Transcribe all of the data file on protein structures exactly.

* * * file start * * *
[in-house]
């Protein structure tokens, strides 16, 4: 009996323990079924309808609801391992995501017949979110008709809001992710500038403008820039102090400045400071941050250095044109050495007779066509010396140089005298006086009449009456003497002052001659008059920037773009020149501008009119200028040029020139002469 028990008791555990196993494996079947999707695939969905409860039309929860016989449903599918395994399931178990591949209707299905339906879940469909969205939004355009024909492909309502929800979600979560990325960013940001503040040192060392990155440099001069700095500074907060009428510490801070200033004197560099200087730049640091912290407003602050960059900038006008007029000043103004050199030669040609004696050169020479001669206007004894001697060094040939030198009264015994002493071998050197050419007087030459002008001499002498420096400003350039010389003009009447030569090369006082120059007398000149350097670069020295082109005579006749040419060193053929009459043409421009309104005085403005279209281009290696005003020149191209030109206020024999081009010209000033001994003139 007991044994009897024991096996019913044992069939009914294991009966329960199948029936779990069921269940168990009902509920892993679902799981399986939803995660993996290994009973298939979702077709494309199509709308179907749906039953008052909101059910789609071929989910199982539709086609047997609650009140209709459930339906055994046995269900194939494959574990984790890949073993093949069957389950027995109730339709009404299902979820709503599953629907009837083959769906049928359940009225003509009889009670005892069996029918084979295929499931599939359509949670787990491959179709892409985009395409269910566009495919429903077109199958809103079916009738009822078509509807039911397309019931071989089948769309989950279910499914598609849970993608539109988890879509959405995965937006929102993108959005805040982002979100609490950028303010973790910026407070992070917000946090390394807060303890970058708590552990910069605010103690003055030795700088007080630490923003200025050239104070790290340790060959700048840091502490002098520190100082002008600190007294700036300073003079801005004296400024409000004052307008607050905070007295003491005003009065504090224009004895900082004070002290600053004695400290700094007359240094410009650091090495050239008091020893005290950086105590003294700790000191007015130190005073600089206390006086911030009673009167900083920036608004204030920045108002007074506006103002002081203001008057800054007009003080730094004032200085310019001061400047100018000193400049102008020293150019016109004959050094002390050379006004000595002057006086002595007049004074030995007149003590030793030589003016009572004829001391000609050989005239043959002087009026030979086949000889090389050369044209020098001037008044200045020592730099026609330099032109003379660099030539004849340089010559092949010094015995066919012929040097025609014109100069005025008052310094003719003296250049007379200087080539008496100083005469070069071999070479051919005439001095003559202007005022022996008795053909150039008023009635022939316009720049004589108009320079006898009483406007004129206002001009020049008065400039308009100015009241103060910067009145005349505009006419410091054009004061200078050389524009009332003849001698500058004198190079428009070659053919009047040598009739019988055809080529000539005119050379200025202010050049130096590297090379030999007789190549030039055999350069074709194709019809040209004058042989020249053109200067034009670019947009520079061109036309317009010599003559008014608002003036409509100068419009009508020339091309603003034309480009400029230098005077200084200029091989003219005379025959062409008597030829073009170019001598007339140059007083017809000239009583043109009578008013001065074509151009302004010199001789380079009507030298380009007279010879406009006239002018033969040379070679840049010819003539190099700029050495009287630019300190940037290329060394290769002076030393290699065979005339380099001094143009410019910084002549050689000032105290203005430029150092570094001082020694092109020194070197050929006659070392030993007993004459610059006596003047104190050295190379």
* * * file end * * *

[in-house]
């Protein structure tokens, strides 16, 4: 009996323990079924309808609801391992995501017949979110008709809001992710500038403008820039102090400045400071941050250095044109050495007779066509010396140089005298006086009449009456003497002052001659008059920037773009020149501008009119200028040029020139002469 028990008791555990196993494996079947999707695939969905409860039309929860016989449903599918395994399931178990591949209707299905339906879940469909969205939004355009024909492909309502929800979600979560990325960013940001503040040192060392990155440099001069700095500074907060009428510490801070200033004197560099200087730049640091912290407003602050960059900038006008007029000043103004050199030669040609004696050169020479001669206007004894001697060094040939030198009264015994002493071998050197050419007087030459002008001499002498420096400003350039010389003009009447030569090369006082120059007398000149350097670069020295082109005579006749040419060193053929009459043409421009309104005085403005279209281009290696005003020149191209030109206020024999081009010209000033001994003139 007991044994009897024991096996019913044992069939009914294991009966329960199948029936779990069921269940168990009902509920892993679902799981399986939803995660993996290994009973298939979702077709494309199509709308179907749906039953008052909101059910789609071929989910199982539709086609047997609650009140209709459930339906055994046995269900194939494959574990984790890949073993093949069957389950027995109730339709009404299902979820709503599953629907009837083959769906049928359940009225003509009889009670005892069996029918084979295929499931599939359509949670787990491959179709892409985009395409269910566009495919429903077109199958809103079916009738009822078509509807039911397309019931071989089948769309989950279910499914598609849970993608539109988890879509959405995965937006929102993108959005805040982002979100609490950028303010973790910026407070992070917000946090390394807060303890970058708590552990910069605010103690003055030795700088007080630490923003200025050239104070790290340790060959700048840091502490002098520190100082002008600190007294700036300073003079801005004296400024409000004052307008607050905070007295003491005003009065504090224009004895900082004070002290600053004695400290700094007359240094410009650091090495050239008091020893005290950086105590003294700790000191007015130190005073600089206390006086911030009673009167900083920036608004204030920045108002007074506006103002002081203001008057800054007009003080730094004032200085310019001061400047100018000193400049102008020293150019016109004959050094002390050379006004000595002057006086002595007049004074030995007149003590030793030589003016009572004829001391000609050989005239043959002087009026030979086949000889090389050369044209020098001037008044200045020592730099026609330099032109003379660099030539004849340089010559092949010094015995066919012929040097025609014109100069005025008052310094003719003296250049007379200087080539008496100083005469070069071999070479051919005439001095003559202007005022022996008795053909150039008023009635022939316009720049004589108009320079006898009483406007004129206002001009020049008065400039308009100015009241103060910067009145005349505009006419410091054009004061200078050389524009009332003849001698500058004198190079428009070659053919009047040598009739019988055809080529000539005119050379200025202010050049130096590297090379030999007789190549030039055999350069074709194709019809040209004058042989020249053109200067034009670019947009520079061109036309317009010599003559008014608002003036409509100068419009009508020339091309603003034309480009400029230098005077200084200029091989003219005379025959062409008597030829073009170019001598007339140059007083017809000239009583043109009578008013001065074509151009302004010199001789380079009507030298380009007279010879406009006239002018033969040379070679840049010819003539190099700029050495009287630019300190940037290329060394290769002076030393290699065979005339380099001094143009410019910084002549050689000032105290203005430029150092570094001082020694092109020194070197050929006659070392030993007993004459610059006596003047104190050295190379």